It’s been years since I watched this movie with my kids and I don’t really remember much about it, but we were in the area in October, so we went to take a look.
Spirit of Halloweentown takes place every year for the month of October in St. Helens, Oregon. There isn’t much that is unique about the town in general – until you visit their old town. The Historical District is charming, and would have been a lovely visit even if it wasn’t during the Halloweentown festivities.
There are tons of activities on the weekends in October, including meeting with some of the actors from the movie. There are skits, concerts, photo-ops galore, people in costumes, kids all dressed up, haunted houses, food court…St. Helens has fully embraced their claim to fame by being the town that Halloweentown was filmed in.
The Spirit of Halloweentown was a very cool experience, and I highly recommend going, especially if you have kids that are fans of the movie! You can find more information on their Facebook page.
While staying at Cottonwood Canyon State Park in Oregon, we decided we were interested in visiting Stonehenge. Wiltshire, England seemed like too far to go, so we went to Maryhill, WA which was only about 30 miles away.
The Maryhill Stonehenge, built by Sam Hill, was the first monument in the United States to honor the dead of World War I. The center altar stone is lined up with sunrise on the summer solstice. Hill had incorrectly believed that the original Stonehenge had been used as a sacrificial site, therefore constructed the replica as a reminder that humanity is still being sacrificed to the god of war.
If you are interested in visiting other Stonehenge replicas in the United States you can find a Roadside America map here.
Guest Blogger – Michael Parker (He’s the husband and has to do what I say, so not really a guest, but it sounds cooler)
Take a moment and close your eyes… I want you to imagine something with me (I know you’re peeking – How else could you still be reading this?):
It is millions of years ago and a young river has begun its work sculpting out layer after layer of rock to create a canyon filled with prairie grasses tucked between basalt peaks.
Okay, you can open your eyes now (stop faking it, I know you didn’t really close them – we already talked about this). Did you see it? No? Well, then here’s a few pictures.
Let me tell you what you’re looking at; this is Cottonwood Canyon in Oregon. The canyon was carved out by the John Day River so the state park we stayed at could be built. The state park, conveniently named Cottonwood Canyon State Park, has bikes you can check out to cruise some of the trails
So I went for a ride on a bike that turned out to be a time machine.
The history of the formation of the region is laid out before you on these trails. Like an enormous novel that took thousands of years to write each single page, the canyon tells the story of a time when Mother Earth was a bit more feisty and stressed out; throwing lava around, shoving piles of subterranean rock into mountains above the surface, all while stripping chunks away with water. What we are left with is an amazing , awe-inspiring display created by the grandest architect of all – nature.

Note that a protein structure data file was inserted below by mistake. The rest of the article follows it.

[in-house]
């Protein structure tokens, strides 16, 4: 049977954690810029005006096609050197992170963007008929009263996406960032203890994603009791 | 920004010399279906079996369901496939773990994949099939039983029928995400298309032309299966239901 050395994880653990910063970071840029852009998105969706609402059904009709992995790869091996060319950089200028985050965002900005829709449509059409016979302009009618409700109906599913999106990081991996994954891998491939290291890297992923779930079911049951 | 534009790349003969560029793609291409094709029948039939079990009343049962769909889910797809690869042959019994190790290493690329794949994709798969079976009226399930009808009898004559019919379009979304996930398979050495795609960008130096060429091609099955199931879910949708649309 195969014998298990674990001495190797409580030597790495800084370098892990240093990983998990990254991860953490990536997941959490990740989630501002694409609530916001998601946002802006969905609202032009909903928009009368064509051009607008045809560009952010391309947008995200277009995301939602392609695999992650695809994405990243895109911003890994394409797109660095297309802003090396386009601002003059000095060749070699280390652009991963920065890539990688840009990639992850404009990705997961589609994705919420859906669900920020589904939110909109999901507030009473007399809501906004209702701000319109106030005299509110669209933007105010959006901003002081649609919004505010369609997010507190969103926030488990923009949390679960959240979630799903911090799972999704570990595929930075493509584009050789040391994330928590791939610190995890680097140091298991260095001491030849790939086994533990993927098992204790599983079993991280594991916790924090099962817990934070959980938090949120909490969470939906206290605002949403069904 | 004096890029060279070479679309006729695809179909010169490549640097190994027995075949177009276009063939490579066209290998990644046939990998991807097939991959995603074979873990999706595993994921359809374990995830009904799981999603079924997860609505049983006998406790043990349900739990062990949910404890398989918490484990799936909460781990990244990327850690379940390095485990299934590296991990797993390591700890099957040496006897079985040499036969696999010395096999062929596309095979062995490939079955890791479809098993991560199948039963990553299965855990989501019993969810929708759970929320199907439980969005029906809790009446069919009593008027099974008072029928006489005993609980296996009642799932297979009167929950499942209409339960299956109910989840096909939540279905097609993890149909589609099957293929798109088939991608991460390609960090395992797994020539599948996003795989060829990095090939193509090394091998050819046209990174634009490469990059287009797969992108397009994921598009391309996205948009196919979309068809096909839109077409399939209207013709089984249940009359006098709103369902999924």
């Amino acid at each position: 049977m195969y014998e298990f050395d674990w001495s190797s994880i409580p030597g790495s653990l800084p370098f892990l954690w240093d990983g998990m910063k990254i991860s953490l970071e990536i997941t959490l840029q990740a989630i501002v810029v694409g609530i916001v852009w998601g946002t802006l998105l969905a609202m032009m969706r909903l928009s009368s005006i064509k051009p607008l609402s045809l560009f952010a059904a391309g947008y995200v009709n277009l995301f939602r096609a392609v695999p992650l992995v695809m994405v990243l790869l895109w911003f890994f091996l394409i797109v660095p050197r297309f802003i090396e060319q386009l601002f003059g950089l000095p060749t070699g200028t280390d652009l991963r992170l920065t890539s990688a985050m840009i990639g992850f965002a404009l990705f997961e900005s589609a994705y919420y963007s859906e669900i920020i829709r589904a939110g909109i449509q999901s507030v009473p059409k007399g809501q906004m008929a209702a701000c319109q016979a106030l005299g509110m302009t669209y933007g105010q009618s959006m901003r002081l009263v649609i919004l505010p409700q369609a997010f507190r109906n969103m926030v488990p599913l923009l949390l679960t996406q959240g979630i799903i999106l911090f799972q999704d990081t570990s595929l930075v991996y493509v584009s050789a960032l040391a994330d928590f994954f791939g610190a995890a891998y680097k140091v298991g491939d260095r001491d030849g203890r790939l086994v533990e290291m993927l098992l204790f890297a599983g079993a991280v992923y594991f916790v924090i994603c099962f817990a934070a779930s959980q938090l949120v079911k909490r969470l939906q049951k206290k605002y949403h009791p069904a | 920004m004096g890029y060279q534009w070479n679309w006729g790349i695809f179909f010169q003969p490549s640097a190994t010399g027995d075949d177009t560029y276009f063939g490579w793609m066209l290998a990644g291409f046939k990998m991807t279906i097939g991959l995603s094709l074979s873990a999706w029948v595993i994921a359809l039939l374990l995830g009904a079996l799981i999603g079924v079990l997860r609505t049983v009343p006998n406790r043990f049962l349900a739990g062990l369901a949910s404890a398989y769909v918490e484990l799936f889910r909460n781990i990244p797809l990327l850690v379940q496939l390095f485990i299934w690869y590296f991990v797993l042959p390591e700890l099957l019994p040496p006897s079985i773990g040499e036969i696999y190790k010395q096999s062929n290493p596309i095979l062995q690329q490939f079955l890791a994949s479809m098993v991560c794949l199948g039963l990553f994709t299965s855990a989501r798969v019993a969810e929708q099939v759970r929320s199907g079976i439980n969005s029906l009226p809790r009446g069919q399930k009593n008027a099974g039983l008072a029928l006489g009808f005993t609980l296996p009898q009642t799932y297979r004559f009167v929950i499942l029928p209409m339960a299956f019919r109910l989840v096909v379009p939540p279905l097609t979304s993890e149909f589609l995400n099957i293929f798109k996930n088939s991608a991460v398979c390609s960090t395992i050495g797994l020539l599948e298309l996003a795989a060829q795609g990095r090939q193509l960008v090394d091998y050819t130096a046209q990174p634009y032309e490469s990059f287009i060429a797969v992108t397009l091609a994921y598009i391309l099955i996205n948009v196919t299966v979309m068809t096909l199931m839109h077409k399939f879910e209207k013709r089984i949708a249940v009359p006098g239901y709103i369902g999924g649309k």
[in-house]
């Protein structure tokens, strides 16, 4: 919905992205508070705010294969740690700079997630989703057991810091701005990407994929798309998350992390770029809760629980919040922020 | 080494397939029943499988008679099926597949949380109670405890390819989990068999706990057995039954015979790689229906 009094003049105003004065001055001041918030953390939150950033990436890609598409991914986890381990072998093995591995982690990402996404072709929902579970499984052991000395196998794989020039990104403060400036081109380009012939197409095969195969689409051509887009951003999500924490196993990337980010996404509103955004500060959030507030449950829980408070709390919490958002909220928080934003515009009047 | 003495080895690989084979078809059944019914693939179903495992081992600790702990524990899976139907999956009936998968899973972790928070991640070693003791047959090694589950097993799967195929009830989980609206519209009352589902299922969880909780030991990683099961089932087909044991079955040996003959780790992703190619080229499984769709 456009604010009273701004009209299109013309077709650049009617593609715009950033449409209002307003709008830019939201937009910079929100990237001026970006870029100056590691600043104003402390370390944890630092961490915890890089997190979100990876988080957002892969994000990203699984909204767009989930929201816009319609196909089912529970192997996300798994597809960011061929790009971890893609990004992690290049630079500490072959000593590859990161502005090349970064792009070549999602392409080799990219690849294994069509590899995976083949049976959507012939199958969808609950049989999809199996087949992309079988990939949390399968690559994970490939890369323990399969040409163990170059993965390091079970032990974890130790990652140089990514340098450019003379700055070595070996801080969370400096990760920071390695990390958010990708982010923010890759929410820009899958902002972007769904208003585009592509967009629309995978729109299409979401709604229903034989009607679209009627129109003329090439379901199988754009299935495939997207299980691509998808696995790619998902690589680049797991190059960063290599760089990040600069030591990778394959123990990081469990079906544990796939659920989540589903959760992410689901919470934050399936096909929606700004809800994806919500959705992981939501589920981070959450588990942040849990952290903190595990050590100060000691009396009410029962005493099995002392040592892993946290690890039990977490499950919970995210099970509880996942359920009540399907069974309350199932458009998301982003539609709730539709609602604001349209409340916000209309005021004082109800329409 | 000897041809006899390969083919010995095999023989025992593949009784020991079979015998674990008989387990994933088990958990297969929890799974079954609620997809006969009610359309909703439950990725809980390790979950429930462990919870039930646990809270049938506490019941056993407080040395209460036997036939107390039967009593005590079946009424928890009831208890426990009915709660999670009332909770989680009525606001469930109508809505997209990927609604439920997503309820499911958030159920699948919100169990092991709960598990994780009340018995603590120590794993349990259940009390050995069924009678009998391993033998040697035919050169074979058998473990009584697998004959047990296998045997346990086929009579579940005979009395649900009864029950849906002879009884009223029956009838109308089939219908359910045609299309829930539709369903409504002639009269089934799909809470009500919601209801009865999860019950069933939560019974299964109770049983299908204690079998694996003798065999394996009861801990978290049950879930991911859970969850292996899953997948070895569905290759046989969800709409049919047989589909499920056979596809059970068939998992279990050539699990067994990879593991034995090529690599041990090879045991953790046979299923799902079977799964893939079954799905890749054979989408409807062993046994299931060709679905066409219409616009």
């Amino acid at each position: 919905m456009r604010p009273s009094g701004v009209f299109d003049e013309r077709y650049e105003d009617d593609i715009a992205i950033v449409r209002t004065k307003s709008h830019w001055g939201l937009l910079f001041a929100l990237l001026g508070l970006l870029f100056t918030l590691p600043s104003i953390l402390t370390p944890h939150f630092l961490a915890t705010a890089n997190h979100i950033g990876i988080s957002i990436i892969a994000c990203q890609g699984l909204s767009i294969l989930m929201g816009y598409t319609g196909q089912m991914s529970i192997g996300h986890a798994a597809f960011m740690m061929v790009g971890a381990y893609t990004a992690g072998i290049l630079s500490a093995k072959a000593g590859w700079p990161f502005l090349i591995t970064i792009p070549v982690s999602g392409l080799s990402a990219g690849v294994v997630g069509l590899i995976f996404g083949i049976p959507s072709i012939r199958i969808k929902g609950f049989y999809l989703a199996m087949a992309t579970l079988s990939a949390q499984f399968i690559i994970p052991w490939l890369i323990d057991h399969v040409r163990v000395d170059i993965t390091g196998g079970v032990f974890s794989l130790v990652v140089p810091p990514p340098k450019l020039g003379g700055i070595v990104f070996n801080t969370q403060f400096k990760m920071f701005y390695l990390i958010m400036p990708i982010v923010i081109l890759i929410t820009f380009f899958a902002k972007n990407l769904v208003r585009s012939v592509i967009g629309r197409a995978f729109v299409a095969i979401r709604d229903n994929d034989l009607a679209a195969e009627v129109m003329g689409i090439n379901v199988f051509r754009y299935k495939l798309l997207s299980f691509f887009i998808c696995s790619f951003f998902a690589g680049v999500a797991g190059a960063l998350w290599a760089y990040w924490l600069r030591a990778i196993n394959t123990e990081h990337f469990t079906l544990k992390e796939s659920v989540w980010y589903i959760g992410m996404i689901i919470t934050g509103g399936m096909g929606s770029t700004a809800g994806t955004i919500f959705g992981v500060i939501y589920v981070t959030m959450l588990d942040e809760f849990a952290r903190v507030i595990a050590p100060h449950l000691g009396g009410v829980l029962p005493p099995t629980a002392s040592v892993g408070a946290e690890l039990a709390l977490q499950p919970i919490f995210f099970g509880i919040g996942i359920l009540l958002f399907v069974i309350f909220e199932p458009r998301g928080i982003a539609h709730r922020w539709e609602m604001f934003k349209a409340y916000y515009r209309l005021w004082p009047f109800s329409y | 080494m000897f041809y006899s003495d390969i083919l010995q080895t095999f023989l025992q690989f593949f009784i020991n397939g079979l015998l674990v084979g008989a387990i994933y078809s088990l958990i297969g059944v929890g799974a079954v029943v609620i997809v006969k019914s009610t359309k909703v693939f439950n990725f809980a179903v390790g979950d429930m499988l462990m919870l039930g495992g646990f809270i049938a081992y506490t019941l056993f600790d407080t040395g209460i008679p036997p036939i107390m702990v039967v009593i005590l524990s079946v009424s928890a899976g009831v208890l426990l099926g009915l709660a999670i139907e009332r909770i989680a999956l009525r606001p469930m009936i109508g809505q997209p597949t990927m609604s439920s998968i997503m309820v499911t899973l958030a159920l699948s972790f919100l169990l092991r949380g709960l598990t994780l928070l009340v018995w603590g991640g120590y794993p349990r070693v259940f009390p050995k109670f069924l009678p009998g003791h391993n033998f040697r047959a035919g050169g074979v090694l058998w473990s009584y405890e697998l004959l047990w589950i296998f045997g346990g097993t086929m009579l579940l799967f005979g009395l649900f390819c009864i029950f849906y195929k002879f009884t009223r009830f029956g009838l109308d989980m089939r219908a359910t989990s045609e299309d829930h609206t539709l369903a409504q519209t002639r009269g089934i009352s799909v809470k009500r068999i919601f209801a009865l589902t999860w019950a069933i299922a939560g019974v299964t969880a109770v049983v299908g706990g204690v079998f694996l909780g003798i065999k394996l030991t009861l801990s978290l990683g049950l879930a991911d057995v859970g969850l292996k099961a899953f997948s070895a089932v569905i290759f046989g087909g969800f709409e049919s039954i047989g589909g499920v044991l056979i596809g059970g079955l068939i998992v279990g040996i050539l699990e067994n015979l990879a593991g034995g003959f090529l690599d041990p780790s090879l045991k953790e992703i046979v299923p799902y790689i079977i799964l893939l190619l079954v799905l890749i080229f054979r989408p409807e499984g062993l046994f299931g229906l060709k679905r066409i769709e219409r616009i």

Whether you decide to hike them, or bike them, when you stroll down these paths take your time. Mother Nature took around 16 million years to design this canyon – don’t be in such a rush that you miss the details she put into it.
Footnote about what I learned about myself:
This was my first trail ride on a mountain bike in many years and I am glad it was an easy ride because I am now very aware that I am still overweight, out of shape, and getting older everyday. Thankfully they had a few spots along the path for break. I used every one of them.
After the awesome (yet CRAPPER), time at Fort Stevens, we took a drive through Astoria to see the sites.
The Wildlife As we were pulling out of Fort Stevens State Park there was a small group of elk leisurely grazing right next to the road.
The Astoria Column The Astoria Column was finished in 1926. The Column is a historical monument which tells the story of the discovery and settlement of the Columbia River until the arrival of the railway.
The monument only costs a few dollars, but it is good for the entire year in case you want to visit again – or gift to someone else that is going. (I don’t know if you are really supposed to do that, so you didn’t hear it here!)
The Goonies The Goonies was filmed on the northern Oregon coast, including locations in Astoria. The old Clatsop County Jail was in the movie, and it is now a Film Museum. We also sought out the house from the movie, but sadly they do not welcome guests anymore.
The Peter Iredale Shipwreck The Peter Iredale shipwreck was also in a few movies, including The Road starring Viggo Mortensen. The novel, The Road, was written by Cormac McCarthy and is an awesome read! The story takes place after the apocalypse, telling you about a man and his son trying to survive.
Astoria is lovely with views of the Astoria Bridge from most of the town. Over 75% of the homes in the city were built prior to 1959. The old homes are large and beautiful, with attention to details.
I have managed to wrestle the computer away from the dogs so that I could get back to work on my own blogging, but I imagine that they will take over again! Once they learn a new trick...
Beverly Beach State Park is about five miles north of the city of Newport along the central Oregon coast. I would love to tell you wonderful things about the park, but we barely left our trailer because they have mosquitoes the size of tanks.
The one thing we did notice at Beverly Beach is some really cool trees they have there. These high-rooted trees grow this way because of high water in the soil.